Treatment for a Rare Case of Pharyngitis Progressed to Supraglottis and Necrosis

April 3, 2024

Caroll and Connie Pellegrin in front of the oceanIn November 2022, Caroll Pellegrin felt unwell and saw his primary care provider with a worsening sore throat and “a little cough.” He tested negative for COVID-19, influenza, and strep throat. The following day he was unable to swallow and presented at an urgent care clinic, where the tests were repeated, again with negative results.

“By the third day Caroll’s neck was swollen up like a bullfrog and he couldn’t catch his breath,” says his wife Connie Pellegrin. He was taken by ambulance to the emergency department at Memorial Hermann The Woodlands Medical Center, where he was seen by Douglas Stanley, MD, an assistant professor in the Department of Otorhinolaryngology at McGovern Medical School at UTHealth Houston.

“Mr. Pellegrin had supraglottis that had progressed to life-threatening airway obstruction, so we intubated him through the nose and took him to the OR that night,” Dr. Stanley says. “When we opened his neck, we found and removed a lot of necrotic tissue. We were concerned that the necrosis would spread further, so we packed his neck with gauze soaked in antiseptic solution and sent him to intensive care intubated.”

Over the next week and a half, Dr. Stanley took Pellegrin back to the OR six times to remove necrotic tissue. When the necrosis stabilized, he placed a tracheostomy in a low position to avoid further contamination of the wound.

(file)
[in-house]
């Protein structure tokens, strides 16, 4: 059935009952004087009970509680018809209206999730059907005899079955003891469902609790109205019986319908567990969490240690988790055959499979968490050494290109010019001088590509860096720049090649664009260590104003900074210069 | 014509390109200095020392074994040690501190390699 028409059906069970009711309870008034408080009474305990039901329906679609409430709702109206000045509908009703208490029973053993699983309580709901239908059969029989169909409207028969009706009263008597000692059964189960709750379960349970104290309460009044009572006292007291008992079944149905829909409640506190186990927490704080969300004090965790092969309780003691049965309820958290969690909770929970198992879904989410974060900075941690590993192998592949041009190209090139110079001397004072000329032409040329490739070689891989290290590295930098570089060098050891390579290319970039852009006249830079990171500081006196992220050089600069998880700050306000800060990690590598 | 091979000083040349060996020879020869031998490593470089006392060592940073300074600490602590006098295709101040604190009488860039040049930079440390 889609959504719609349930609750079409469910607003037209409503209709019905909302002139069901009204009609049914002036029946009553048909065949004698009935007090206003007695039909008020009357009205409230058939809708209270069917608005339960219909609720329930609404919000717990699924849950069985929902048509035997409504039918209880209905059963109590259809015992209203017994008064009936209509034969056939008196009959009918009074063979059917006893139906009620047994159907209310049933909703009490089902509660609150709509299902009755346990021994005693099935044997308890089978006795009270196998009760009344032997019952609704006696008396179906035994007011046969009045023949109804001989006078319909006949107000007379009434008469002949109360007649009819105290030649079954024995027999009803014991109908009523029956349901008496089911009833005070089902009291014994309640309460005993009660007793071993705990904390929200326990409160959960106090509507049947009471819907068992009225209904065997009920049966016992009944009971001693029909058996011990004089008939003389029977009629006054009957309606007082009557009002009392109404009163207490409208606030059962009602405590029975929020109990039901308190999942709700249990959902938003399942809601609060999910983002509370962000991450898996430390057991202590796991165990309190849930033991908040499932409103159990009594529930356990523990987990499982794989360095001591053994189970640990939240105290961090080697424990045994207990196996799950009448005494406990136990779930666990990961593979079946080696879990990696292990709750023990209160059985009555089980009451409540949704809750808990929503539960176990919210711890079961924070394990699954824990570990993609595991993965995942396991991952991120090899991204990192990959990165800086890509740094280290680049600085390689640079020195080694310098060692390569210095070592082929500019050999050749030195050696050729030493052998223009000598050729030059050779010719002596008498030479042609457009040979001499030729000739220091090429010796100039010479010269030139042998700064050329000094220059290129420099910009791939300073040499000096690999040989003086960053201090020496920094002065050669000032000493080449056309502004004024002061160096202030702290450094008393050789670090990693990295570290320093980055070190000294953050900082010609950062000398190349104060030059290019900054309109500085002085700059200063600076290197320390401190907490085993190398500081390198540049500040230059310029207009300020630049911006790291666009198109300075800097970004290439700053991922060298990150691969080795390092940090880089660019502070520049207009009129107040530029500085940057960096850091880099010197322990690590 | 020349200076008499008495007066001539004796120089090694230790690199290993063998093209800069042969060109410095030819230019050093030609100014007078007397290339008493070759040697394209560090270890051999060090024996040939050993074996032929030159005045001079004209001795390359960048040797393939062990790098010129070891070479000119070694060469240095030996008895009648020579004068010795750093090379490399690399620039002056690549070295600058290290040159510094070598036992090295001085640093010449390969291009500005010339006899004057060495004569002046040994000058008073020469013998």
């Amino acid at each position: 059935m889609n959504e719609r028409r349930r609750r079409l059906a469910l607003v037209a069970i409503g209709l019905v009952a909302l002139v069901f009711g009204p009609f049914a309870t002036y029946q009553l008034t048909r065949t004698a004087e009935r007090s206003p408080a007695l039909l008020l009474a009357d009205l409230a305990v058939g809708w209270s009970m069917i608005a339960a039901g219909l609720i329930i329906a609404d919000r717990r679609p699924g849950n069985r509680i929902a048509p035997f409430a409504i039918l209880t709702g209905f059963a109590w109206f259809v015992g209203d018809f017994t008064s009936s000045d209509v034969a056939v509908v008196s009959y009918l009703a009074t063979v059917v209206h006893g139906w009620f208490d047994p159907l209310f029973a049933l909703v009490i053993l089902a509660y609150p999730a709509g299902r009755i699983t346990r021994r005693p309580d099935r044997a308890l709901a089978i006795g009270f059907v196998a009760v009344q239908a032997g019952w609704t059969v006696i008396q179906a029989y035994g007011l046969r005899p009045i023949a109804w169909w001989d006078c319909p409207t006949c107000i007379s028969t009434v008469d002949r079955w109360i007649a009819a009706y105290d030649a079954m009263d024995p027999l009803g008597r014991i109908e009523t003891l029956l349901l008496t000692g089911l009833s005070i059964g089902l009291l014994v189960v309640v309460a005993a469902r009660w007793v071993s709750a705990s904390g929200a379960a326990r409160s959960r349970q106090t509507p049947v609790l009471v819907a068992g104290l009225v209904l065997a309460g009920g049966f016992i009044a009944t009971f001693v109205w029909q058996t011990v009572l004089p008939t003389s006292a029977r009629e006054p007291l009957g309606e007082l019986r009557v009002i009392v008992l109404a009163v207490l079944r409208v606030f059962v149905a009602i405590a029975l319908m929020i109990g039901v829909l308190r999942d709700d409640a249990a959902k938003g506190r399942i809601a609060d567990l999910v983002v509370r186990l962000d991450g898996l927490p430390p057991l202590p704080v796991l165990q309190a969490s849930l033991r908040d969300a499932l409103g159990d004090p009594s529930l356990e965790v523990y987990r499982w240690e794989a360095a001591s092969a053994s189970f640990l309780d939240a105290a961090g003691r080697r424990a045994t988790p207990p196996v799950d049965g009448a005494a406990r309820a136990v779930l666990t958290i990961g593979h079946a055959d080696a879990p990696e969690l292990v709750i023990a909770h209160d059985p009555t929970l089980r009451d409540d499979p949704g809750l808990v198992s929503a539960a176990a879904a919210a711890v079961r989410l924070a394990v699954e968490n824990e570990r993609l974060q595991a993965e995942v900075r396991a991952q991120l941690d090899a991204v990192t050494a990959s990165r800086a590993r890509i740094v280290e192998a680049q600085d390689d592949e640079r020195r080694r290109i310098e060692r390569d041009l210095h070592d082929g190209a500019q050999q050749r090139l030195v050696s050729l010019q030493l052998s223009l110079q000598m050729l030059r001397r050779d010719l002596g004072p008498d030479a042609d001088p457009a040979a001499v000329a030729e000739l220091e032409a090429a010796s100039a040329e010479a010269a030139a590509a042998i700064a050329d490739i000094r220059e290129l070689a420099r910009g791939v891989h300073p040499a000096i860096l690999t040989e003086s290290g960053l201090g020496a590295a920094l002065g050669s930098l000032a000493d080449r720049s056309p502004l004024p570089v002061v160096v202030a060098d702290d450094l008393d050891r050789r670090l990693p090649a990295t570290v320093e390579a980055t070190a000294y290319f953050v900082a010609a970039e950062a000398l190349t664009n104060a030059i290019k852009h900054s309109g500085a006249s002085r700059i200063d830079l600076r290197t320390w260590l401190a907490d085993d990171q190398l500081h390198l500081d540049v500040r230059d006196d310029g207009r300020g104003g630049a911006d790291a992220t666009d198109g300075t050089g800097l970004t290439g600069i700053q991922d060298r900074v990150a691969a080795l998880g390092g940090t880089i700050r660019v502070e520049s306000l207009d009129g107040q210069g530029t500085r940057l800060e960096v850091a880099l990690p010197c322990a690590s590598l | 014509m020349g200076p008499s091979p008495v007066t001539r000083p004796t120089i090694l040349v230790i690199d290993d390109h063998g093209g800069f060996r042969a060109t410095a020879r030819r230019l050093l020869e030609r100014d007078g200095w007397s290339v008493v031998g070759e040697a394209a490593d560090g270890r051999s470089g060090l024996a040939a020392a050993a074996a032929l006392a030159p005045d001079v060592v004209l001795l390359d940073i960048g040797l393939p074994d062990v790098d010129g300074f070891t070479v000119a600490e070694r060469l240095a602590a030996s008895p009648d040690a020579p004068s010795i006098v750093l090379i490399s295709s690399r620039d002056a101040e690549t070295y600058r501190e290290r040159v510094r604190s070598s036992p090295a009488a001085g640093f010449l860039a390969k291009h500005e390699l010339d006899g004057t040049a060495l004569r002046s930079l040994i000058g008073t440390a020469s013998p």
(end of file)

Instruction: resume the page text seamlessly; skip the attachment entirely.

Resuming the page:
“Caroll has little memory of this time, but it was really frightening,” Connie Pellegrin says. “There were many times when we thought we’d lost him.”

When the infection stabilized, Dr. Stanley and his team weaned Pellegrin from mechanical ventilation and closed the wound. He progressed through the hospital in three weeks and was discharged to TIRR Memorial Hermann-The Woodlands for two weeks of inpatient rehabilitation that included swallow and speech therapy, as well as physical and occupational therapy to help him regain lost strength. He completed three more months of the same therapy on an outpatient basis.

“Mr. Pellegrin endured a very rare and unfortunate progression of infection caused by a strain of fast-moving bacteria,” Dr. Stanley says. “His wife never left the hospital the entire time he was with us. It always helps to have someone by your side, but she was awesome – incredibly supportive and very informed about his condition.”

“We are Christians,” she says. “We put this in God’s hands from the beginning and left the burden there.”

Caroll Pellegrin says it has taken him many months to process the experience. “I had to piece together the reality from what I saw when I was in a dreamlike state in the ICU and what Connie told me. Dr. Stanley came up every day and checked on us,” he says. “He saved my life, and he is our hero.”

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